promised the Emperor to declare for the Queen. Chapuys supplied the
Emperor with fuller particulars of the interview. The Nuncio had declared
to the King that, in view of the injury likely to ensue to the authority
of the Church, "his Holiness would rather die or resign the Papacy than
that the cause should not be settled to the mutual satisfaction of those
concerned in it." The King, instead of replying graciously, as the Nuncio
expected, had broken into violent abuse of the Pope himself and the whole
Roman Court. The Church, Henry had said, required a thorough reformation,
and the Church should have it. The Pope alone was to blame for the
difficulty in which he found himself. He had sent him a brief from
Orvieto, admitting the divorce to be a necessity, and now he had promised
the Emperor, as he knew from good authority, that judgment should be given
for the Queen. He would not endure such treatment. He would never consent
that the cause should be decided at Rome, or in any place where either
Pope or Emperor had jurisdiction. It was an ancient privilege of England,
"that no cause having its origin in that kingdom should be advoked to
another." If the Pope would not do him justice, he would appeal to his
Parliament, which was about to assemble, and if the Emperor threatened
him with war, he hoped to be able to defend himself. The Nuncio had
deprecated precipitate action. If the King would only do nothing, the
Pope, he said, would pause also, till an amicable settlement could be
arrived at; but the King would promise nothing; "he would act as seemed
best to himself."

Henry being thus peremptory, Chapuys and the Nuncio had to consider what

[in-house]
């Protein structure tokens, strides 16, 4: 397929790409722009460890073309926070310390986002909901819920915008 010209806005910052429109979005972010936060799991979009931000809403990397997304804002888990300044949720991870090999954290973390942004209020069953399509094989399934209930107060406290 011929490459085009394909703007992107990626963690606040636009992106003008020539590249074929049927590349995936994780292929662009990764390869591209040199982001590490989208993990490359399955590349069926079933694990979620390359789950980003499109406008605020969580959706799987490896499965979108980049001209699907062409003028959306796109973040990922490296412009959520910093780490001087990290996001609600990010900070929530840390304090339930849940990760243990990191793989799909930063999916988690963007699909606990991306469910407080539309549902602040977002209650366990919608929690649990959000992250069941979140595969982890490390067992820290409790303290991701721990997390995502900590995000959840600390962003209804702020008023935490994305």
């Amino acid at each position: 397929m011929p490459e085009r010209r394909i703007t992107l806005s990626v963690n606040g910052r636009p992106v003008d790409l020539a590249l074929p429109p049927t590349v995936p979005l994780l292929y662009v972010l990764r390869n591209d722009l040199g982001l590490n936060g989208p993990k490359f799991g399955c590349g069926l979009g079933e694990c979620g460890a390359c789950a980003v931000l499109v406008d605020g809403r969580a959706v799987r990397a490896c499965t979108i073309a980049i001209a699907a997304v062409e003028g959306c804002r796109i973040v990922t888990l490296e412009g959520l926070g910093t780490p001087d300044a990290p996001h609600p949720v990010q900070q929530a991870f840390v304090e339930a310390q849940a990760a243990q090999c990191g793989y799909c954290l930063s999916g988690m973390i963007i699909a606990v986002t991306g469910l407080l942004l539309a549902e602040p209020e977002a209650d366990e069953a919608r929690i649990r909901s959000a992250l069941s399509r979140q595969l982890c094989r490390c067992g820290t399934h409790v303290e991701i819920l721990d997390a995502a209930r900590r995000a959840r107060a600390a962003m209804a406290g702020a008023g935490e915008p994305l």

was to be done. The Pope, before the Nuncio's despatch, had received
private advices from Wolsey, of which the Baron de Burgo had been
informed. The evil, Wolsey had admitted, was too far gone for gentle
treatment: it needed cautery and incision; but they must proceed
cautiously. If the Pope used threats, the King would go at once to
Parliament; there would then be war, in which France would take a part.
Might not a personal interview be brought about between the King and the
Emperor? The Nuncio could not see his way, but was willing to be guided by
Chapuys. Chapuys was for instant action on the Pope's part. Moderation, he
said, was useless. He believed (of course Wolsey had told him so) that, if
the Pope would deliver sentence at Rome immediately, the King would find
no one in the realm, or out of it, to help him in a quarrel against the
Church. The responsibility ought not to be thrown upon the Emperor. The
Pope must speak, and all good Catholics would be at his side. The
Nuncio agreed. The clergy in England were irritated and alarmed, and the
opportunity was favourable. The Nuncio and the Ambassadors decided between
them that the Pope was to be advised to end the cause at once, threaten
the King with excommunication, and let a copy of the brief be in England
before Parliament opened.

Chapuys, well as he thought that he understood England, had something to
learn about it which was to be a disagreeable surprise. He had imagined
that the Pope's authority, when boldly asserted there, had never been
successfully resisted. Tradition remembered Anselm and Becket. It had
forgotten the legislation of the Edwards and of Richard II. According to
Chapuys, the Pope was to issue a brief forbidding Parliament to meddle in
the divorce case. There were laws on the statute book which forbade the
interference of the Pope under any circumstances in the internal affairs
of the English realm. Should the Pope, by bull or brief, by presentation
to offices of the Church or by delegation of his authority, attempt to
exercise direct jurisdiction in England to the prejudice of the rights of